Singapore maintained its forecast this year for the economy to gradually grow out of its worst recession, and signalled continued support for the unemployed and vulnerable sections of the population.
The economy will grow by 4.0 to 6.0 per cent this year, the Ministry of Trade and Industry (MTI) said yesterday, sticking to its forecast from last November, after weighing positive and negative developments in key external economies.
The higher end of the 2021 estimate would make it the best year since 2011, when gross domestic product grew by 6.3 per cent.
However, the growth acceleration this year can be partially attributed to the low base set in the second quarter of last year when the economy shrank by 13.3 per cent - the worst in a quarter ever.
The ministry raised its final estimate for coronavirus-hit 2020, stating that the economy shrank by 5.4 per cent, making it Singapore's worst-ever recession since independence.
Still, this figure is an improvement on the flash estimate of 5.8 per cent given last month as well as the 6.25 per cent mid-point of the 6.5 to 6.0 per cent range given last November. The economy grew by 1.3 per cent in 2019.
MTI said that since the last Economic Survey of Singapore in November last year, there has been further progress in Covid-19 vaccine development and deployment, with several approved vaccines being rolled out in many economies around the world.
"Although the speed of vaccine deployment varies, advanced economies like the United States and the euro zone are likely to reach population immunity by the second half of this year, which should in turn spur their economic recoveries," it said in yesterday's press statement.
Growth prospects for regional economies such as Malaysia and Indonesia have, however, weakened with the recent resurgence in infections.
And economic risks remain, with significant uncertainty surrounding the course of the Covid-19 pandemic and the trajectory of the global recovery, MTI said.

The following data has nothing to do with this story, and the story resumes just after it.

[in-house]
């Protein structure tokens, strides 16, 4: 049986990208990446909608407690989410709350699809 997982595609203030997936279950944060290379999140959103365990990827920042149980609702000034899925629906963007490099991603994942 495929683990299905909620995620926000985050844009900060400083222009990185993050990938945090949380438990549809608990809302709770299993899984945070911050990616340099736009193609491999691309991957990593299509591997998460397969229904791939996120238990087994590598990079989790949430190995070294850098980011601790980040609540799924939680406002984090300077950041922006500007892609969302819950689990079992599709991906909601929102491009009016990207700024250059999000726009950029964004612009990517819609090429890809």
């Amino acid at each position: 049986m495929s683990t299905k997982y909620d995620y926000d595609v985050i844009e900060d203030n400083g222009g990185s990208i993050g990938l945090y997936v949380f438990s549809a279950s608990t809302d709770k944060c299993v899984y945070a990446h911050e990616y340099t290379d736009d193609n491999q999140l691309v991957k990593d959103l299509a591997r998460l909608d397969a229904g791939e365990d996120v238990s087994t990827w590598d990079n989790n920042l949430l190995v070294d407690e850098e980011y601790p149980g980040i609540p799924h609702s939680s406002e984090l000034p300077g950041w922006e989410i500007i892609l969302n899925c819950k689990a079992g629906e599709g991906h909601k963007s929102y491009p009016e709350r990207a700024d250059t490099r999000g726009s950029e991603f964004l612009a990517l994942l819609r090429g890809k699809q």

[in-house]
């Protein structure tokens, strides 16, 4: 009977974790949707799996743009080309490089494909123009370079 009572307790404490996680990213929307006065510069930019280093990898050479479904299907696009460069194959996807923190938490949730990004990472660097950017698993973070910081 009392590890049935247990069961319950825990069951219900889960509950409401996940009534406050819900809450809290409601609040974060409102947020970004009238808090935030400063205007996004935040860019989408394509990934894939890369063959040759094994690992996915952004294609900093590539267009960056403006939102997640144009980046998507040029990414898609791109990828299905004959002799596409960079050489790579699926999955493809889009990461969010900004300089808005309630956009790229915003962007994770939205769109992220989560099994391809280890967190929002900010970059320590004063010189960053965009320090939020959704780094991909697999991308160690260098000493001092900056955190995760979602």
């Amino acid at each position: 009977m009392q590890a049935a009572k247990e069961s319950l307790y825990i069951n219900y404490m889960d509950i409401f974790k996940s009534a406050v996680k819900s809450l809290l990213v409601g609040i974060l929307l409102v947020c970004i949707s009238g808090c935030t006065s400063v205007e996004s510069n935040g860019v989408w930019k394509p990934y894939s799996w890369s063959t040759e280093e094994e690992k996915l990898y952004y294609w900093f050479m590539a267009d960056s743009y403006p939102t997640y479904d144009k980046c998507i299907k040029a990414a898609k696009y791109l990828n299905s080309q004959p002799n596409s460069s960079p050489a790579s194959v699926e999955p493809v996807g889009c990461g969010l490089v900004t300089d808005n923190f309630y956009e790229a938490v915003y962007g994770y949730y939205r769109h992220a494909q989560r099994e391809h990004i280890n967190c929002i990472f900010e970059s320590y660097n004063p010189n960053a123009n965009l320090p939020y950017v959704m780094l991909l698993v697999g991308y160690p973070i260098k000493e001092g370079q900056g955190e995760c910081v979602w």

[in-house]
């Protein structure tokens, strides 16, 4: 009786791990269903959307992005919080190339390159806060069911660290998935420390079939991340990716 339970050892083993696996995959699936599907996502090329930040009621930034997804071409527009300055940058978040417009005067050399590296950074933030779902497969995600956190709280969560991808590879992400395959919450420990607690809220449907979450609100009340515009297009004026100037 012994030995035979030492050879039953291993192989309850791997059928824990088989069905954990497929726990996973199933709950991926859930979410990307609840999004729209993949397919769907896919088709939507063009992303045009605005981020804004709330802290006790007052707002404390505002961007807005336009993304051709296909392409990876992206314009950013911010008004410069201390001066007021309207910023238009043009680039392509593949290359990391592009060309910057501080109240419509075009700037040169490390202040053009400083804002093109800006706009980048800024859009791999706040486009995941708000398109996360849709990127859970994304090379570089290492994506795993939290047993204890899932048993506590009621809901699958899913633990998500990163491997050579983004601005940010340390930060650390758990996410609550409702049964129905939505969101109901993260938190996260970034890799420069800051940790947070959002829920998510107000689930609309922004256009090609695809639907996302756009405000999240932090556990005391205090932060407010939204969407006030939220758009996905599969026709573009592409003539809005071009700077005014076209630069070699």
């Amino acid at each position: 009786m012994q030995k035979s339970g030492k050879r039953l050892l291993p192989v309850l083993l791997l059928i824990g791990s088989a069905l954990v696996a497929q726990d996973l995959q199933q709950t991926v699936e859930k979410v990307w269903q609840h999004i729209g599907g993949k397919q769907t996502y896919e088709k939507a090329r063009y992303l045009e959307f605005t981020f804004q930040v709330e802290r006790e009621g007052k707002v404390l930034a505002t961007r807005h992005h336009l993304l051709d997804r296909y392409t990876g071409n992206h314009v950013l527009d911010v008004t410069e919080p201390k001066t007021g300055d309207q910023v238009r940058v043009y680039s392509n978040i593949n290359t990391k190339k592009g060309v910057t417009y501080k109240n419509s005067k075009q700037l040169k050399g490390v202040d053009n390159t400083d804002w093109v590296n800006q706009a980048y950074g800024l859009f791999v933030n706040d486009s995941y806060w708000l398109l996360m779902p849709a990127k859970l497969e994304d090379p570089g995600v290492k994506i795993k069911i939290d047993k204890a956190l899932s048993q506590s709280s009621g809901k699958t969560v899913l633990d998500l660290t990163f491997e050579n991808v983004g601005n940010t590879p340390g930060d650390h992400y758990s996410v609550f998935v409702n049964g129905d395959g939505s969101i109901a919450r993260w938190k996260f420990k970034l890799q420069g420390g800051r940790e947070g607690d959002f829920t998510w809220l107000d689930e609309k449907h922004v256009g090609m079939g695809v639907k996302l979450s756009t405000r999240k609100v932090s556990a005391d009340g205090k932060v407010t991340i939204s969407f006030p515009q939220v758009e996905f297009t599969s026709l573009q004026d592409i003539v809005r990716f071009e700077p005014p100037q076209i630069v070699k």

While the Covid-19 situation remains under control in Singapore and the vaccination programme is under way, the pace of border re-opening slowed amid the global surge in cases and the emergence of more contagious strains of the virus.
"Against this external and domestic backdrop, the Singapore economy is expected to see a gradual recovery over the course of the year, although the outlook remains uneven across sectors."
MTI said the outward-oriented sectors - including trade-related services sectors such as wholesale trade and water transport - are projected to benefit from the pickup in external demand.
However, Enterprise Singapore kept its forecast for non-oil domestic exports at between 0 per cent and 2 per cent expansion, citing continued risks and uncertainties in the global economy.
At a virtual briefing yesterday, Permanent Secretary for Trade and Industry Gabriel Lim said the pace of Singapore's recovery is expected to remain uneven across sectors.
Mr Lim said the bulk of economic growth this year will come from trade and manufacturing, as the pace of recovery in domestic-oriented sectors will be more gradual amid relatively subdued domestic private consumption.
Labour market developments will remain a major drag for domestic consumption, he said.
Mr Kenny Tan, a director at the Ministry of Manpower, said that while resident employment has shown growth in recent months, bringing down the unemployment rate, the outlook remains uncertain. "Some employers will still be hesitant about adding manpower to their cost until they are more certain about the future of their businesses," he said.
Mr Tan said substantial government support will still be needed to maintain the hiring momentum from last year. "In the Budget tomorrow, you will see what measures we are prepared to introduce this year to give hiring a boost," he said.
Mr Edward Robinson, deputy managing director of the economic policy group at the Monetary Authority of Singapore (MAS), said the central bank's policy stance remains unchanged and appropriate. MAS expects an uptick in inflation this year.